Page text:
Teresia Teaiwa (1968-2017) was an I-Kiribati and African-American South Pacific Studies scholar and poet. As well as a writer, Teaiwa has also been a notable activist. This activism was frequently connected to her main research topic of militarisation and gender, for example, her anti-nuclear activism. One of her early publications, bikinis and other s/pacific n/oceans (1994) she writes about the bikini as a symbol and “testament to the recurring tourist trivialization of Pacific Islanders’ experience”. These experiences include multiple forced relocations in the wake of nuclear testing, (neo)colonialism and military occupations. Teaiwa’s own family was affected by relocation from Banaba, now known as a phosphate mining island (her sister Katerina Teaiwa has written about Banaba in the context of Pacific political ecologies).
Teaiwa’s writing can be described as multi-directional. On the one hand, it addresses a global audience through sharp analyses of the effects of on-going imperialism on Pacific Islanders. On the other, her work is directed at fellow Pacific Islanders, and arguably as well at a global audience, in its poetic experimentation with relation to and within a traumatic space.
Teresia Teaiwa was invested in pushing the boundaries of Pacific Studies, including its value for teaching and its contribution to global scholarship. In terms of scholarship, Teaiwa used methods such as humorously reversing clichés in order to draw out a pervasive problem. For example, she begins her article On Analogies: Rethinking the Pacific in a Global Context with the following image:
“Let us imagine a small but significant number of European — that is, Europe-based—scholars earnestly at work on Pacific topics in scattered, isolated locations on that turbulent continent. There is a certain exoticness to that image, and a pathos with which I, at least, can identify, having myself spent many years studying the Pacific away from the Pacific.”
In the remainder of the article, she playfully moves through different academic scenarios that stress the link between the economics of knowledge production and the realities of Pacific and Pacific islander identities. The overall argument is against the reification of indigeneity: it emphasises that indigenous knowledge and indigenous people cannot simply be drawn upon as a static Other (2006). As Jim Clifford (2017) writes, Teaiwa “strongly rejected all forms of ethnic absolutism”.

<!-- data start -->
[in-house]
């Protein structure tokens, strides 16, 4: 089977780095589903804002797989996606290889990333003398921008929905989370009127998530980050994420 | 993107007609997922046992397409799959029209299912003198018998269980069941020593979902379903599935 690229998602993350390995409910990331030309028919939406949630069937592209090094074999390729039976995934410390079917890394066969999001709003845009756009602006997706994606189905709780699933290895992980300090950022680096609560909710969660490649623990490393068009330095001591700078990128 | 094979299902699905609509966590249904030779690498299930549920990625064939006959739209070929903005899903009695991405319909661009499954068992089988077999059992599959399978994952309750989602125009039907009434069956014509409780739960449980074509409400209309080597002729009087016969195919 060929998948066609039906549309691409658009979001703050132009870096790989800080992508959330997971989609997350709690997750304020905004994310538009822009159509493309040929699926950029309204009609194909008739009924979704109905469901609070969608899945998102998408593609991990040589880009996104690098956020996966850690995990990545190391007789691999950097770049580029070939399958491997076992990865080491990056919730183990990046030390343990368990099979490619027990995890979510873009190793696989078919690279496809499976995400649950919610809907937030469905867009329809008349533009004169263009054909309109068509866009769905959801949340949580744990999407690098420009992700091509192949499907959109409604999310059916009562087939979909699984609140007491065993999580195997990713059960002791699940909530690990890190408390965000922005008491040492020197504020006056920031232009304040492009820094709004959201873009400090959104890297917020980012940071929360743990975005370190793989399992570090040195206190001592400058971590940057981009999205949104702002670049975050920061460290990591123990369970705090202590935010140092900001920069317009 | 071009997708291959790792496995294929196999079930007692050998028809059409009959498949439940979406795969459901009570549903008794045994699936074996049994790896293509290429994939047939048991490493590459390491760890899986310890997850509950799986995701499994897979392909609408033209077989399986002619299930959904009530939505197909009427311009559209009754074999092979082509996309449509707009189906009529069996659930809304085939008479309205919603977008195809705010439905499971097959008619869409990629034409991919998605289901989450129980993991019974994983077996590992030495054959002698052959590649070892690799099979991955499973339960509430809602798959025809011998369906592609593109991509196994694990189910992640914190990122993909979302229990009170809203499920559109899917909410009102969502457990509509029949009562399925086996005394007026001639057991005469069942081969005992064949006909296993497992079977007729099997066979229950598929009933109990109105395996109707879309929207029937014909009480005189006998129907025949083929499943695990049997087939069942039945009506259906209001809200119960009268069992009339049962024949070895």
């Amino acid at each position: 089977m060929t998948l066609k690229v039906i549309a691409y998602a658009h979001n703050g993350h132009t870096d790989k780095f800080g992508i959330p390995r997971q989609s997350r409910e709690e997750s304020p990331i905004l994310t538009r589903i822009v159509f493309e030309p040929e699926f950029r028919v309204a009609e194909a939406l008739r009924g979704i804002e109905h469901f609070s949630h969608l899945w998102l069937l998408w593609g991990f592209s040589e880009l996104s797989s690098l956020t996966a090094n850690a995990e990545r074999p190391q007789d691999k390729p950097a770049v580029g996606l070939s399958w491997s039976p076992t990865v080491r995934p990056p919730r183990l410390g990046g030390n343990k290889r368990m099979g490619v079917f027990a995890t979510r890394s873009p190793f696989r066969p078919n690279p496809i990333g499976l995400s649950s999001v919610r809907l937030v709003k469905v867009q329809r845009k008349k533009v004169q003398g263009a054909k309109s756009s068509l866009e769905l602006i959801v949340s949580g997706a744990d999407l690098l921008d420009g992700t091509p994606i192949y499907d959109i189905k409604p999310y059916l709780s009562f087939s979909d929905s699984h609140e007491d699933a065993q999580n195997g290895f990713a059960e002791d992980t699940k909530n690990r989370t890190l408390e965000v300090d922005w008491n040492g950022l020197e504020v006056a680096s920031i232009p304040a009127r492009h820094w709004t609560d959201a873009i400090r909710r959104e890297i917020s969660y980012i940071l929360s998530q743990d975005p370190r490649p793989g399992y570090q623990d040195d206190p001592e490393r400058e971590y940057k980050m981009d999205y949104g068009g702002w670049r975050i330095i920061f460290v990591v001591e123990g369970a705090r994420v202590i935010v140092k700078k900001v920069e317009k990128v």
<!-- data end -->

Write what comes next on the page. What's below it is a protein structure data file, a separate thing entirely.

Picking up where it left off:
In relation to Pacific Studies, Teaiwa has maintained that the field has to be imagined by a community, not by scholars. This attitude directly related to her teaching practices: “In Pacific Studies, we respect different kinds of knowledge” (2014). For Teaiwa, this translated in working with students on a more horizontal level in order to bring out their knowledge and experiences. She described teaching as a ‘shared responsibility’ (2014). At her university, she experimented with a concept called ‘Akamai’ which emphasised creative practice as a path to drawing out and deepening one’s knowledge.
A compendium of open access works can be found here.
Teaiwa, T (1994) bikinis and other s/pacific n/oceans. The Contemporary Pacific 6 (1): 87-109.
Teaiwa, T (2006) On Analogies: Rethinking the Pacific in a Global Context. The Contemporary Pacific 18 (1): 71-87.
Teaiwa, T (2015) What Makes Fiji Women Soldiers? Context, Context, Context. Intersections: Gender and Sexuality in Asia and the Pacific 37. (Link to PDF)
Teaiwa, T (20XX) AmneSIA [link to poem]. Salient (Student Magazine, Victoria University, Wellington, NZ).
Teaiwa, T (2014) “What is Pacific Studies?” @ Center for Learning and Teaching, BYU, Hawaii (Video Link)
Teaiwa, T (2018) Towards an Anti Heroic History of Fiji Women Soldiers. Consortium on Gender, Security and Human Rights (Video Link)
Teaiwa, T (2012) Kiribati [poem]. Southbank Centre, London. (Video Link)
How do Teresia Teaiwa’s ideas about Pacific Studies relates to her ideas about knowledge and teaching?
How does Teaiwa contest geopolitical imaginaries?
Why does Teaiwa think about the role of Pacific heritage?
Does Teresia Teaiwa’s vision differ from that of Epeli Hau’ofa? If yes, how so?
Submitted by Angela Last
Image source: Victoria University